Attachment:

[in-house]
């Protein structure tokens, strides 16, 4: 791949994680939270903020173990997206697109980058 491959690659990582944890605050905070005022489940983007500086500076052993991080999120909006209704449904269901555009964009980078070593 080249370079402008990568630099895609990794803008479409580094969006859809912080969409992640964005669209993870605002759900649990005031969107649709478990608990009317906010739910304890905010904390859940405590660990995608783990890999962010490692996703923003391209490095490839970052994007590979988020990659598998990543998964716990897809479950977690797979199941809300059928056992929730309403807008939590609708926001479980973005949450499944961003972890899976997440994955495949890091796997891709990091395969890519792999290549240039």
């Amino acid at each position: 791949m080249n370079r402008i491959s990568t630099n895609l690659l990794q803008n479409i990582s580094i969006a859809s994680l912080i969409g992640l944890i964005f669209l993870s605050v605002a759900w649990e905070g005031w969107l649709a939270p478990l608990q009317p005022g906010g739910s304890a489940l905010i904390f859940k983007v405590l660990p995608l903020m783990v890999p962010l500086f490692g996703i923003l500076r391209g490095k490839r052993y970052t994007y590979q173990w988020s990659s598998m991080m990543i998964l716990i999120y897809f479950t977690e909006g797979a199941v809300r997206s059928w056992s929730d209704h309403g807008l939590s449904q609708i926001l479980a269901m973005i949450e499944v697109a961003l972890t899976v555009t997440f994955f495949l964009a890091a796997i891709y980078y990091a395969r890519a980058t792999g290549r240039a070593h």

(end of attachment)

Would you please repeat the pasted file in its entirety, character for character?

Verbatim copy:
[in-house]
């Protein structure tokens, strides 16, 4: 791949994680939270903020173990997206697109980058 491959690659990582944890605050905070005022489940983007500086500076052993991080999120909006209704449904269901555009964009980078070593 080249370079402008990568630099895609990794803008479409580094969006859809912080969409992640964005669209993870605002759900649990005031969107649709478990608990009317906010739910304890905010904390859940405590660990995608783990890999962010490692996703923003391209490095490839970052994007590979988020990659598998990543998964716990897809479950977690797979199941809300059928056992929730309403807008939590609708926001479980973005949450499944961003972890899976997440994955495949890091796997891709990091395969890519792999290549240039």
């Amino acid at each position: 791949m080249n370079r402008i491959s990568t630099n895609l690659l990794q803008n479409i990582s580094i969006a859809s994680l912080i969409g992640l944890i964005f669209l993870s605050v605002a759900w649990e905070g005031w969107l649709a939270p478990l608990q009317p005022g906010g739910s304890a489940l905010i904390f859940k983007v405590l660990p995608l903020m783990v890999p962010l500086f490692g996703i923003l500076r391209g490095k490839r052993y970052t994007y590979q173990w988020s990659s598998m991080m990543i998964l716990i999120y897809f479950t977690e909006g797979a199941v809300r997206s059928w056992s929730d209704h309403g807008l939590s449904q609708i926001l479980a269901m973005i949450e499944v697109a961003l972890t899976v555009t997440f994955f495949l964009a890091a796997i891709y980078y990091a395969r890519a980058t792999g290549r240039a070593h």